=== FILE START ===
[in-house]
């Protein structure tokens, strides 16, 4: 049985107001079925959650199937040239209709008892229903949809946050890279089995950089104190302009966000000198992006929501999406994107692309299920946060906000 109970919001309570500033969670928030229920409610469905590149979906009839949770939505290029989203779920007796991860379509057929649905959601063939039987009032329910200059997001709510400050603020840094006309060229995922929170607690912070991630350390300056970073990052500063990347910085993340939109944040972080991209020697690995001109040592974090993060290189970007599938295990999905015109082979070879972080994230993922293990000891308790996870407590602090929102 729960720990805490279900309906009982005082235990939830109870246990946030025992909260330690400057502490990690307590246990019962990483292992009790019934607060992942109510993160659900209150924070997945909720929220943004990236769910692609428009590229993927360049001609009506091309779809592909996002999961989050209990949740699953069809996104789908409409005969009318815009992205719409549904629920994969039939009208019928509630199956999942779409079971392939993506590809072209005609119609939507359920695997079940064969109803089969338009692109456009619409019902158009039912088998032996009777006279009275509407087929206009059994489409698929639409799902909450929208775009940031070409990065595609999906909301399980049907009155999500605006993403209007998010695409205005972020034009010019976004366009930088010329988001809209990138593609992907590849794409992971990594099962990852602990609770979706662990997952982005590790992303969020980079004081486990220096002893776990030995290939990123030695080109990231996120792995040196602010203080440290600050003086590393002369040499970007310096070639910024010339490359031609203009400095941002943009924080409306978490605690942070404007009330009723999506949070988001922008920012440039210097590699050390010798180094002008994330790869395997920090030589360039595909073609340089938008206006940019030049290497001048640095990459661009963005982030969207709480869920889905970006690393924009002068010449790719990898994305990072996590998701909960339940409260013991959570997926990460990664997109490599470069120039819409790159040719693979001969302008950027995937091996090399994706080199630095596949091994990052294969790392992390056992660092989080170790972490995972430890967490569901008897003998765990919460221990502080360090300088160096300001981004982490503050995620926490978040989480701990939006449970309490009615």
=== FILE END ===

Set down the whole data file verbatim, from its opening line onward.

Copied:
[in-house]
């Protein structure tokens, strides 16, 4: 049985107001079925959650199937040239209709008892229903949809946050890279089995950089104190302009966000000198992006929501999406994107692309299920946060906000 109970919001309570500033969670928030229920409610469905590149979906009839949770939505290029989203779920007796991860379509057929649905959601063939039987009032329910200059997001709510400050603020840094006309060229995922929170607690912070991630350390300056970073990052500063990347910085993340939109944040972080991209020697690995001109040592974090993060290189970007599938295990999905015109082979070879972080994230993922293990000891308790996870407590602090929102 729960720990805490279900309906009982005082235990939830109870246990946030025992909260330690400057502490990690307590246990019962990483292992009790019934607060992942109510993160659900209150924070997945909720929220943004990236769910692609428009590229993927360049001609009506091309779809592909996002999961989050209990949740699953069809996104789908409409005969009318815009992205719409549904629920994969039939009208019928509630199956999942779409079971392939993506590809072209005609119609939507359920695997079940064969109803089969338009692109456009619409019902158009039912088998032996009777006279009275509407087929206009059994489409698929639409799902909450929208775009940031070409990065595609999906909301399980049907009155999500605006993403209007998010695409205005972020034009010019976004366009930088010329988001809209990138593609992907590849794409992971990594099962990852602990609770979706662990997952982005590790992303969020980079004081486990220096002893776990030995290939990123030695080109990231996120792995040196602010203080440290600050003086590393002369040499970007310096070639910024010339490359031609203009400095941002943009924080409306978490605690942070404007009330009723999506949070988001922008920012440039210097590699050390010798180094002008994330790869395997920090030589360039595909073609340089938008206006940019030049290497001048640095990459661009963005982030969207709480869920889905970006690393924009002068010449790719990898994305990072996590998701909960339940409260013991959570997926990460990664997109490599470069120039819409790159040719693979001969302008950027995937091996090399994706080199630095596949091994990052294969790392992390056992660092989080170790972490995972430890967490569901008897003998765990919460221990502080360090300088160096300001981004982490503050995620926490978040989480701990939006449970309490009615």